AAIB report confirms Vertical Aerospace’s internal investigation into 2023 eVTOL accident

A recently published accident report from the UK’s Air Accidents Investigation Branch (AAIB) has confirmed previously released details by Vertical Aerospace on its August 2023 eVTOL accident.

According to the May 2 investigation report, the accident was caused by a failure of the adhesive bond between the propeller blade sheath and spar, causing a propeller blade to detach from an electric propulsion unit.

“Large out-of-balance loads generated by the blade release caused structural failure of the right inboard pylon, resulting in damage to the aircraft’s wiring harnesses,” the report stated.

This caused the aircraft to lose thrust from two engines, and while the aircraft was able to maintain a level attitude, the loss of vertical thrust resulted in “substantial damage” to the eVTOL when it hit the ground.

The Aug. 9, 2023, crash took place during the company’s flight program at Cotswold Airport — home to Vertical’s flight test center. The full-scale experimental prototype was remotely piloted at the time and there were no injuries during the accident.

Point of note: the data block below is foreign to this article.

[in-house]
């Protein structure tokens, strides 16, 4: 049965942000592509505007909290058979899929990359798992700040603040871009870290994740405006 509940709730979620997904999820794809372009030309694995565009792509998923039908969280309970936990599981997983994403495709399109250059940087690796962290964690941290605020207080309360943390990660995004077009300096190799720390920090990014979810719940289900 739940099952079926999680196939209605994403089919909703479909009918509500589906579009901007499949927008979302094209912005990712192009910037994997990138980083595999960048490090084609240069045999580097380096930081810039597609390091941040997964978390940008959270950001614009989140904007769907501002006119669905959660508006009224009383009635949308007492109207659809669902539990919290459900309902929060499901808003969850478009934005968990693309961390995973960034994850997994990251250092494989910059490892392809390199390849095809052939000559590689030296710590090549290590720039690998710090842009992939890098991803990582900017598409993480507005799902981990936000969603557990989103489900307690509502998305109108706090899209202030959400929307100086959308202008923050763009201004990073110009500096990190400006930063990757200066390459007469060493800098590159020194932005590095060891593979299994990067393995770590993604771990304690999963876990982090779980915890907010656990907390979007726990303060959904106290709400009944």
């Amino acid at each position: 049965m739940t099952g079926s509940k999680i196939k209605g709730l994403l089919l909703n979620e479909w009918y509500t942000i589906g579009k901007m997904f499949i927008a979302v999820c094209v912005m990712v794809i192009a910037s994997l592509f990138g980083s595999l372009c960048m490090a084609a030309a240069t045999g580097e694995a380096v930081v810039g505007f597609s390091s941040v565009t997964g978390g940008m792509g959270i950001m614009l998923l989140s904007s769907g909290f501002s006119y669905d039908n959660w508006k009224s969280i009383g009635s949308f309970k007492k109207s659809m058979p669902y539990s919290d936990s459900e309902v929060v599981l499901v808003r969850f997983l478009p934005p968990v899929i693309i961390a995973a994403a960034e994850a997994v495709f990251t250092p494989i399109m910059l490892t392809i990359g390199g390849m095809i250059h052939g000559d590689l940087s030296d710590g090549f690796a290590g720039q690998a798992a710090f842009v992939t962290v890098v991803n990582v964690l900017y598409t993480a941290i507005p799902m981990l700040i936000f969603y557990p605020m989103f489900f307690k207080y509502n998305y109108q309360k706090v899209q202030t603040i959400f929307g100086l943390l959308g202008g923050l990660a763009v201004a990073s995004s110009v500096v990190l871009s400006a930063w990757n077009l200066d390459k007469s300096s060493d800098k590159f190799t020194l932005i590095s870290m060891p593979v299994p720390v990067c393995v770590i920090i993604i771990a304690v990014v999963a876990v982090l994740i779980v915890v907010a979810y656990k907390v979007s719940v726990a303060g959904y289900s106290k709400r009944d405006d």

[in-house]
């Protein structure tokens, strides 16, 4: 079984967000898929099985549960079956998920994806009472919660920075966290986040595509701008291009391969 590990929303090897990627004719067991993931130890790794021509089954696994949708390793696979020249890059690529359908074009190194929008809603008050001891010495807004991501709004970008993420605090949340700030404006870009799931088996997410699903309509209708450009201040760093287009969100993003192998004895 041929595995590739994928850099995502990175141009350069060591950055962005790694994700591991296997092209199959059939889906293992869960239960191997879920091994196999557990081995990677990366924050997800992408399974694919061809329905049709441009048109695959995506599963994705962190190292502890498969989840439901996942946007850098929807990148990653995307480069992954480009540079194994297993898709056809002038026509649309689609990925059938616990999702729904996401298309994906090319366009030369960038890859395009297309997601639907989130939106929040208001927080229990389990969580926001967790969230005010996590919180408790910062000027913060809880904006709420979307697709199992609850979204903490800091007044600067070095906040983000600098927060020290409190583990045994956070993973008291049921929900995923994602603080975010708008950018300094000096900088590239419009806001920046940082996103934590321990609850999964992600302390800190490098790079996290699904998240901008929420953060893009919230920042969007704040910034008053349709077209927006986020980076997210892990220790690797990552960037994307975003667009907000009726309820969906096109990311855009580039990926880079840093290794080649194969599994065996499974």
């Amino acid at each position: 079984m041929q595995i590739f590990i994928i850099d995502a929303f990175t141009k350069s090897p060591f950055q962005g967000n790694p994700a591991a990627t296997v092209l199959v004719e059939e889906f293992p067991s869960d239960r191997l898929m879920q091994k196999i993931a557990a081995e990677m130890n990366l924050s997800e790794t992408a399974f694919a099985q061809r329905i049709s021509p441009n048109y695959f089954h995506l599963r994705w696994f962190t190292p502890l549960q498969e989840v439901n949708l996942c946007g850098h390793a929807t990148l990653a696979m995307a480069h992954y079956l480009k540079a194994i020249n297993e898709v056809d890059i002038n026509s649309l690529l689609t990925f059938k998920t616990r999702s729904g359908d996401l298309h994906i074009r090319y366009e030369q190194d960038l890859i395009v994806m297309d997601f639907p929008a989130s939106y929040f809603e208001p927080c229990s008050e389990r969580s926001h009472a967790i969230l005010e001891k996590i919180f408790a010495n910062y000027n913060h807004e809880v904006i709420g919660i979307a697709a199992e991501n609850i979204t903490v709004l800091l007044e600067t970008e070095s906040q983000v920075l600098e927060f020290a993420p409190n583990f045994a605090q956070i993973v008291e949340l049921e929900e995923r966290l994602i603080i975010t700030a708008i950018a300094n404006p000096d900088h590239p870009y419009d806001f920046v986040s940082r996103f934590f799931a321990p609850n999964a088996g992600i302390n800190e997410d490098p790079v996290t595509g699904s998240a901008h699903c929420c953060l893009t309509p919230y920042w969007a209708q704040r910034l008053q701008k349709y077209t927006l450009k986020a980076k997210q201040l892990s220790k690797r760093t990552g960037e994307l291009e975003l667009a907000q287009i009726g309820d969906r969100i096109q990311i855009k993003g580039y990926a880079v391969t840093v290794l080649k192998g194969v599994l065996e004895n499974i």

Vertical Aerospace’s eVTOL prototype after its August 2023 accident. Photo: AAIB Report

“The manufacturer identified the propeller blade’s structural design, the manufacturing controls, quality assurance processes and verification program as contributing factors to the blade failure,” the report stated.

Vertical claims that at the time of the accident, the company had already redesigned the early generation propeller that would eliminate the bonding failure that caused the blade release. Vertical said it is no longer using the first-generation propeller blades, and following its own internal accident investigation, the company said it has identified 36 product and process improvements that it intends to implement.

At the time of the accident, Vertical founder Stephen Fitzpatrick said that “while a fault of any sort is disappointing, it is not wholly unexpected at this stage of testing a novel aircraft.”

Vertical is currently completing the final assembly of its second full-scale VX4 prototype, telling shareholders in March 2024 that it expects to begin its flight test program with that second prototype ahead of its planned public demonstrations at Farnborough and Heathrow.

The second prototype will comprise 70% new components compared to the previous model, which includes the company’s “more advanced” propellers, as well as its proprietary battery technology.

“This aircraft will be faster and quieter than our first prototype, and is a big step forward toward certification,” Fitzpatrick told shareholders.

 
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